Readers’ wildlife photos

We have some photos from New Zealand sent by reader Keith Cook, whose comments and IDs are indented.

These attachments are a collection of pics from around my home and the local beach. I include some landscapes a la Stephen Bernard, seeing and raising his with a South Pacific sunrise or two… and a moon rise to finish it off. I like how the praying mantis, kereru, poaka, seem to be checking me out and the honey bee’s world of colour.

For animals, the common name is given first,  followed by the Maori name.

Landscapes, Torea and early morning Nikau.

Pied Stilt/Poaka (Himantopus himantopus):

Asiatic Honey Bee/Pi (Apis cerana probably). While New Zealand already had native species of bees, they were not suitable for producing honey, as their role was as pollinators.

NZ Praying mantis/Ro (a general maori name):

South Island Pied Oystercatcher/Torea (Haematopus ostralegus):

New Zealand pigeon/Kereru (Hemiphaga novaeseelandiae):

Giant Centipede/Hura (Cormocephalus rubriceps). I think this little creature got a little stressed before i returned it to the bush; it was interrupted while clearing scrub.

Leopard Slug/ngata reparo (Limas Maximus):

Northern Rata Tree (Metrosideros robusta).

The Rata tree unfortunately succumbed to a violent storm which knocked over its support as they are usually epiphytes (or plant perched on a host tree). It was a sad day. It was close to our home and it probably could not have stayed there if it had not been taken out by the storm. I was trying to think of ways to relocate it and where. I see now we may have the possibility of a few more Rata establishing themselves, they can be and are valuable source of food for the locals, a future resource.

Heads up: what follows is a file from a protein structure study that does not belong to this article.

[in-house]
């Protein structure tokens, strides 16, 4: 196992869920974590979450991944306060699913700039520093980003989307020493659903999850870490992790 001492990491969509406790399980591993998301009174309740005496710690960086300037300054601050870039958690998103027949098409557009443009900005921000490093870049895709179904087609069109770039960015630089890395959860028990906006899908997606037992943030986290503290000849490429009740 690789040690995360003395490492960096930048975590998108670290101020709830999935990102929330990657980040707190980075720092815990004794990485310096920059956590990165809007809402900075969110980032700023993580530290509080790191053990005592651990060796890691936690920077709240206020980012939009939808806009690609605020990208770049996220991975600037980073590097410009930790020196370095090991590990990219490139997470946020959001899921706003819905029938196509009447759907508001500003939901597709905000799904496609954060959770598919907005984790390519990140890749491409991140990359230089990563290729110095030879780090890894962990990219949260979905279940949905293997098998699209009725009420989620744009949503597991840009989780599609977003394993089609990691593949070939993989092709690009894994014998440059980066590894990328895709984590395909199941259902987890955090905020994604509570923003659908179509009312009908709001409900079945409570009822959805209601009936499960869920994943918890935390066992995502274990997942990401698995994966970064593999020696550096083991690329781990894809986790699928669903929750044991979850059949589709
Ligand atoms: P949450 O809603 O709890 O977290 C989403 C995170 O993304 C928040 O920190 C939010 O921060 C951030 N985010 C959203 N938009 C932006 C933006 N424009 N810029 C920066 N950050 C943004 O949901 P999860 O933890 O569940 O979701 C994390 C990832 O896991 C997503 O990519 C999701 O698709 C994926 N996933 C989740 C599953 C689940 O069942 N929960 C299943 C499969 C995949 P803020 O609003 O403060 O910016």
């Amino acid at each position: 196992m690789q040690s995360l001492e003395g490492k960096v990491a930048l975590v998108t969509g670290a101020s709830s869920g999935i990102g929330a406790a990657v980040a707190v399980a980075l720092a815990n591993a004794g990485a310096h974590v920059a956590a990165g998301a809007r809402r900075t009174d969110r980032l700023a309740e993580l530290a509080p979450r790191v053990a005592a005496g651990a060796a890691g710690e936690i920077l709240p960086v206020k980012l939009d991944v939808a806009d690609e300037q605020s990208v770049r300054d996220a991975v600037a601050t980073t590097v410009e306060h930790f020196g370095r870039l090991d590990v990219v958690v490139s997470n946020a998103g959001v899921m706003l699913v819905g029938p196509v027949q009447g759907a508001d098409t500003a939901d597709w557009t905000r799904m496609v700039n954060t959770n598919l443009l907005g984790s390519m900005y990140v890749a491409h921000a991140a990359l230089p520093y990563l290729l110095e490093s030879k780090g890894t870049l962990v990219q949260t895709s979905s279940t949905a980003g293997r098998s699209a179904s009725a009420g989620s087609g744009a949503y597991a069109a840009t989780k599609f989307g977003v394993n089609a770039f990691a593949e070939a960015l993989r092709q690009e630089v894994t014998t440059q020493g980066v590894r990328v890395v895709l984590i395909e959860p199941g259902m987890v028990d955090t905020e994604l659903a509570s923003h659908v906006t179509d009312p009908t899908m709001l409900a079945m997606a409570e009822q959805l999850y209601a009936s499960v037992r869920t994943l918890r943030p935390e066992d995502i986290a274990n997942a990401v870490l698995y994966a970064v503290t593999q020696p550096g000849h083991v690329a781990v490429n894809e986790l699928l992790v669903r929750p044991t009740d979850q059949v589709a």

Nikau palm (Rhopalostylis sapida).

This photo is a closeup of the same Nikau palm the Kereru is feeding on: a pair of Kereru, probably generational offspring that come duringspring/summer on their feeding runs (we have lived here for decades). The nikau seeds go shades of red when ripe.

The fronds are pushed aside at the base by a pod containing the seeds which you see here fully developed but not ripe. They are rather delicate and flower when they first burst out. The frond eventually severs its connection to the trunk as all this pod action happens. They are long, usually 2 to 3 meters plus in length and heavy at the base. They are no problem. . . until they start sailing down on you, and THUMP!



  1. ThyroidPlanet
    Posted February 17, 2019 at 7:55 am | Permalink

    Nice set!

  2. Michael Fisher
    Posted February 17, 2019 at 8:35 am | Permalink

    Great pics Keith. I don’t understand this note of yours:

    “Giant Centipede […] this little creature got a little stressed before i returned it to the bush; it was interrupted while clearing scrub”

    Why would it clear scrub & was it using a little rake? 🙂
    “Clearing” must mean something else in Kiwiland mebbe.

    • Mark R.
      Posted February 17, 2019 at 1:10 pm | Permalink